Robots marching on warehouses

Thursday 24th November 2016
Ocado: smart hive robot

Ocado is revealing more details about the 4G-based wireless protocol used to control the robots powering its new warehouses. Highly automated these will be offered as part of a managed service entitled "Ocado Smart Platform" which enables international partners to build scalable, sustainable and profitable online retail businesses. The protocol marks the first deployment worldwide to use the unlicensed 4G spectrum for warehouse automation. It guarantees a connection ten times per second to each of the 1,000+ robots roaming around the warehouse - and all working within a 150 meter radius. 
 

While building a robot can be a relatively straightforward task, creating a swarm of thousands of robots and making sure you can communicate with every single in a tenth of a second is a whole different ball game. We have worked closely with Cambridge Consultants to develop an innovative system that takes advantage of modern wireless communications principles but has secret ingredients that tailor it to our specific environment. Since the protocol works in the license-free spectrum, we can also deploy it at a moment's notice in any location around the world. - (left) Adam Green, wireless team leader at Ocado.  Moreover, the wireless protocol can be repurposed for other IoT applications that mandate reduced communications delay between many devices: vehicle-to-vehicle connectivity for smart cars, air traffic control systems or large scale industrial systems. 

The protocol marks the first deployment anywhere in the world to use the unlicensed 4G spectrum for warehouse automation and guarantees a connection ten times per second to each of the 1,000+ robots roaming around the warehouse - all working within a 150 meter radius.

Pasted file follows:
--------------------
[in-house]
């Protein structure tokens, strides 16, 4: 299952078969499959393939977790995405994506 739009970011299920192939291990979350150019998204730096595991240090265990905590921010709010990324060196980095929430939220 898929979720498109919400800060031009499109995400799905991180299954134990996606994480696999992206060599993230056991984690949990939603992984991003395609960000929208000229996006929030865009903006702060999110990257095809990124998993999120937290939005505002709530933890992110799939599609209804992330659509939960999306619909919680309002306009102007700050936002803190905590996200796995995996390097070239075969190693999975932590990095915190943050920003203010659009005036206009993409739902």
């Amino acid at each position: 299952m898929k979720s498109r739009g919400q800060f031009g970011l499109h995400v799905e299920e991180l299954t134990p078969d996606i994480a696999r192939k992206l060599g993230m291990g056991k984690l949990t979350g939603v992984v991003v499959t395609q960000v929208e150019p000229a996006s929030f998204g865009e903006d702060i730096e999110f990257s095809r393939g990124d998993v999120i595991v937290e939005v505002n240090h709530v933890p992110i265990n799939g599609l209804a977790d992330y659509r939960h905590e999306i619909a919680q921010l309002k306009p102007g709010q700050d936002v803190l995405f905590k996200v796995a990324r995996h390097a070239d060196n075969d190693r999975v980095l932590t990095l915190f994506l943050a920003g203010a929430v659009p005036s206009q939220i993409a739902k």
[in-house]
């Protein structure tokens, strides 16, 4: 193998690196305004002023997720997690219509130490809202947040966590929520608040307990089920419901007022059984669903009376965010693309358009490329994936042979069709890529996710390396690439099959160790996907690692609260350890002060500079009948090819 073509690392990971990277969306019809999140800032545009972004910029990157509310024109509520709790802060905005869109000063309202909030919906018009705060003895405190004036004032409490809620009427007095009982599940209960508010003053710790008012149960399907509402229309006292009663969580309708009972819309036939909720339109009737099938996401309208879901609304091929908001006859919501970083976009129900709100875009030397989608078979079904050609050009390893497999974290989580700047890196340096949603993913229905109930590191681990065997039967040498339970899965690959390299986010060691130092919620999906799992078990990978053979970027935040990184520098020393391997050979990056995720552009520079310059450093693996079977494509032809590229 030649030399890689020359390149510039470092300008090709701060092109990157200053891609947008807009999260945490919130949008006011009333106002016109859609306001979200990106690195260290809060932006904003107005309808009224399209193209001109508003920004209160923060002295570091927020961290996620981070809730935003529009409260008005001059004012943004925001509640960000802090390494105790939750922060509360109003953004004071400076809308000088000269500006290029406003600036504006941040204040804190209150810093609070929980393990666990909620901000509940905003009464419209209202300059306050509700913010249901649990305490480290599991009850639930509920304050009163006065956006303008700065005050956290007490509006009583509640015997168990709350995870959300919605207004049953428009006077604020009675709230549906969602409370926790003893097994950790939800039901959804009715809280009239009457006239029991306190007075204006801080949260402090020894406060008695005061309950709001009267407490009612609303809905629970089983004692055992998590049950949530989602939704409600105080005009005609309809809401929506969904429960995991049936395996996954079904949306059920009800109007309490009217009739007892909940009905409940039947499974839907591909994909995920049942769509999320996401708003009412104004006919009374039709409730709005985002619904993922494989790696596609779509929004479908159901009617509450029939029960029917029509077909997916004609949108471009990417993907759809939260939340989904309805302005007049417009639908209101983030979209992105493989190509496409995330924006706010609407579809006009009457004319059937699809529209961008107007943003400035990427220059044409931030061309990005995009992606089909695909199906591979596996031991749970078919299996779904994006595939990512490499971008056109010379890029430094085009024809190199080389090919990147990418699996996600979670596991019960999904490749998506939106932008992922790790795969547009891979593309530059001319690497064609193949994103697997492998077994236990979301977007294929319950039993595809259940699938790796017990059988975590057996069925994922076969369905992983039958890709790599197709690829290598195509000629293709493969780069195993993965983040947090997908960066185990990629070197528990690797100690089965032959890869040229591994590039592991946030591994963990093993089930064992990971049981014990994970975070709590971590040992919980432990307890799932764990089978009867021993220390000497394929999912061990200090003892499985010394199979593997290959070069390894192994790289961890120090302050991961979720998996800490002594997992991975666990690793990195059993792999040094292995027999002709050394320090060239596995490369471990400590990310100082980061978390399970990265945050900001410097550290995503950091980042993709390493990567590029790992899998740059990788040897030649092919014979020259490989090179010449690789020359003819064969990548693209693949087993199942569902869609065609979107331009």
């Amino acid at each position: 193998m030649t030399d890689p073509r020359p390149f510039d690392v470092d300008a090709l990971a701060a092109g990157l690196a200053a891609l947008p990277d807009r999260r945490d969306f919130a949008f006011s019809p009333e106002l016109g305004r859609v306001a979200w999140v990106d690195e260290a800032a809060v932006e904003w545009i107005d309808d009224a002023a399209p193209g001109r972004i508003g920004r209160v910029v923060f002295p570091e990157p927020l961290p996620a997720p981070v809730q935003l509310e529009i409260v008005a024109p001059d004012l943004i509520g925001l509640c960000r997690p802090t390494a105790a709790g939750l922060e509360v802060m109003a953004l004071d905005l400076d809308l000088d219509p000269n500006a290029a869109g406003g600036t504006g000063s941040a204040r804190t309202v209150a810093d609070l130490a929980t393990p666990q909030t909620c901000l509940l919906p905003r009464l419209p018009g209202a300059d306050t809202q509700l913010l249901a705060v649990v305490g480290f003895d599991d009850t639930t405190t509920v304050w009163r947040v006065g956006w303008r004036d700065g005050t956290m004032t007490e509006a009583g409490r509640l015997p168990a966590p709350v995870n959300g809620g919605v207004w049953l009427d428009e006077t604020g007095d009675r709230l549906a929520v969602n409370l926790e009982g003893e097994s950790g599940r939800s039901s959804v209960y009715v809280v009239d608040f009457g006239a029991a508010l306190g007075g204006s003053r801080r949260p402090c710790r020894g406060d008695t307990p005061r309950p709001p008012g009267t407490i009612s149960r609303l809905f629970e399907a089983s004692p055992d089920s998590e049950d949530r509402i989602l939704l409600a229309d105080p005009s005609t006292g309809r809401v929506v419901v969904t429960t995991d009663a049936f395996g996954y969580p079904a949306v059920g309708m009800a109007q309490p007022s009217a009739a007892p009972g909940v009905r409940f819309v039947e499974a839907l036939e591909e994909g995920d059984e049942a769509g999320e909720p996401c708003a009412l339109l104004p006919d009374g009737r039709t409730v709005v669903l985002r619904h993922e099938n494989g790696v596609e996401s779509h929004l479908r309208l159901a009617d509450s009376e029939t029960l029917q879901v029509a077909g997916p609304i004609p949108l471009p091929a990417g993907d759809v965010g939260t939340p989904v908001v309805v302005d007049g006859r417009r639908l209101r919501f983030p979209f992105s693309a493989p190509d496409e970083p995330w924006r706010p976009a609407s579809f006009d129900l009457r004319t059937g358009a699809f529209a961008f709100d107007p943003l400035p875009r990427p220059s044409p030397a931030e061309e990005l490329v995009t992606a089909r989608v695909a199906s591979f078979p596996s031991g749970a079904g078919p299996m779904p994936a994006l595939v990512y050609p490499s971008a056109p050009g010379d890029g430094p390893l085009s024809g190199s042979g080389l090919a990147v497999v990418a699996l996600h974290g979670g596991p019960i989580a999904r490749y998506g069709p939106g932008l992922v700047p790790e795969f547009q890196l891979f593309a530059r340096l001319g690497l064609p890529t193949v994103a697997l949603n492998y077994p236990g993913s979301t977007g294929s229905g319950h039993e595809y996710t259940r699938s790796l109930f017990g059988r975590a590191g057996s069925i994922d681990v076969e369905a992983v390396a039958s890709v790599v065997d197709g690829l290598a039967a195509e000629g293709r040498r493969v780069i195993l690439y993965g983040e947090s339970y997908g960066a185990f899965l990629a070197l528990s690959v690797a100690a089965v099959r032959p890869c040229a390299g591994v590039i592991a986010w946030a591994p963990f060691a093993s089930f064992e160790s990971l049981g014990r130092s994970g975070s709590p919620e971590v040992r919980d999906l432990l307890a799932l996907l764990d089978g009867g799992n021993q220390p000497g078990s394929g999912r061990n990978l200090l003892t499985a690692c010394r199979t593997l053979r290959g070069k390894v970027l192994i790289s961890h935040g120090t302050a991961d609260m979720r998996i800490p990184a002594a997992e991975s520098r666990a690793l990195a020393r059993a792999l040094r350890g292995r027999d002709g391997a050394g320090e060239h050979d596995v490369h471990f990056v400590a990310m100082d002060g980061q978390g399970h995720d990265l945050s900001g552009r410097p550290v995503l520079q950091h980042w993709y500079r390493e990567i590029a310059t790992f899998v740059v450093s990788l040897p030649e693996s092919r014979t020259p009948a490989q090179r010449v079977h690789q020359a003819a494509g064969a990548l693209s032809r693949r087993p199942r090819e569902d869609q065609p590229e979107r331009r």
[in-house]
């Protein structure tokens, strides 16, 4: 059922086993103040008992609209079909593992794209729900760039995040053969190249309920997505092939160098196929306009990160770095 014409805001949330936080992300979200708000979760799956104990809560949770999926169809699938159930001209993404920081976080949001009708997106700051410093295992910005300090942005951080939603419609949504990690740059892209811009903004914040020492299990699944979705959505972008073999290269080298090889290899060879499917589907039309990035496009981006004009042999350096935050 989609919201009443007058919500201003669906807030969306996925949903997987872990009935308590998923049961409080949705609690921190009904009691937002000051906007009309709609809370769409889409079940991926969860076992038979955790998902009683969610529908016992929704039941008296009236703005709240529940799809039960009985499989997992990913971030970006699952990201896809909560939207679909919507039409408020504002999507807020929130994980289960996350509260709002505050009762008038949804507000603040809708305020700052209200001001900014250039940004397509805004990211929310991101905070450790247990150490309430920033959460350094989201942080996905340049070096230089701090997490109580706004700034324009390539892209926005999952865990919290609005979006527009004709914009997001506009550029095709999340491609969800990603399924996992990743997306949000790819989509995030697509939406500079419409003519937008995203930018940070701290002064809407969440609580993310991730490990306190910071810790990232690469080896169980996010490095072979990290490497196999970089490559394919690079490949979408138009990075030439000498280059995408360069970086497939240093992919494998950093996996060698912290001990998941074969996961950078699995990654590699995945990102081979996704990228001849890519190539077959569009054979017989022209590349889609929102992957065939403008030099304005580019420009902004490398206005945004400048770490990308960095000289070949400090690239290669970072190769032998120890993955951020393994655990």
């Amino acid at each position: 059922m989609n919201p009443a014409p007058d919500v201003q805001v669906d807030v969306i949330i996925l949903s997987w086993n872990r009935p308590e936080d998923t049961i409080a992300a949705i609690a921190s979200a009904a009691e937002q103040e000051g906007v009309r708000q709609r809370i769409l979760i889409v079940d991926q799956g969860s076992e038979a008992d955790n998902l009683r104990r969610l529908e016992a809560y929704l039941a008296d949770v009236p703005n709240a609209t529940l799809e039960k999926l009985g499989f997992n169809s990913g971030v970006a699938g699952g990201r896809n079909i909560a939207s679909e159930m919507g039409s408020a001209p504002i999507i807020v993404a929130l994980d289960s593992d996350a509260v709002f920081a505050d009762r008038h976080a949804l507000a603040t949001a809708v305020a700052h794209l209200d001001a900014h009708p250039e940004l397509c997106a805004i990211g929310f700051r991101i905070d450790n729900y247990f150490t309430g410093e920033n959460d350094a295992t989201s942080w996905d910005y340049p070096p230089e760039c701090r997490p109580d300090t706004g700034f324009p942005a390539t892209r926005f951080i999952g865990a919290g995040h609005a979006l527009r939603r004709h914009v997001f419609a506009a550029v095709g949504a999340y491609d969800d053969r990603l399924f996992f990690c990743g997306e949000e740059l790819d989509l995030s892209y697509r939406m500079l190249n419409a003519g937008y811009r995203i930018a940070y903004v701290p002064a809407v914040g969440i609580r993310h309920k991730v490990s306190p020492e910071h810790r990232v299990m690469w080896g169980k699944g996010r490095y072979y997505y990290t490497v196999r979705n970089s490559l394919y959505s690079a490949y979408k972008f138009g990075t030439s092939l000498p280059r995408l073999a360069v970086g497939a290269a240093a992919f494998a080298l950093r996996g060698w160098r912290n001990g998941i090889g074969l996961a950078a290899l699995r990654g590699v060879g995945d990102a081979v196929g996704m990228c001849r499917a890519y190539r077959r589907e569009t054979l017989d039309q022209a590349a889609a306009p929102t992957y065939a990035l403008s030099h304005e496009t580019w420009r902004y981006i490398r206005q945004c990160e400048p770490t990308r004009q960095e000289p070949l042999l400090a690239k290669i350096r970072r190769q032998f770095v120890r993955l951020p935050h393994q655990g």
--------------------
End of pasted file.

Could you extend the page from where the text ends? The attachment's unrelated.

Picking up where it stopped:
Green was involved in the physical installation of the UK's first commercial WiMAX network, which provides broadband connections to educational institutions in the Brighton area which are unable to gain suitable speeds from a normal copper ADSL line.
 
The trial Andover site is in its final testing phase, and Ocado is already starting work on another site in east London that will be three times bigger and have a staggering 700,000 crates. That’s a lot of robots. “We’ll probably start with 1,000 robots and then gradually grow over time,” said Sharp, adding that the site will have "multiple thousands" of robots and contribute £1.2bn in revenue to Ocado's business.

However, given what Ocado and Cambridge Consultants have created with the Andover rollout and the network technology it required, the two are now taking the system to market as a service that other retailers can buy and deploy.

“We want to replicate this in other countries and we’re doing that in a couple of ways. The first is to make the hardware designs available to retailers around the world,” said (left) head of technology David Sharp. “The other is rewriting our software so it runs in the cloud and can be deployed anywhere in the world. This rapidly enables larger retailers around the world to get up and running.”

 

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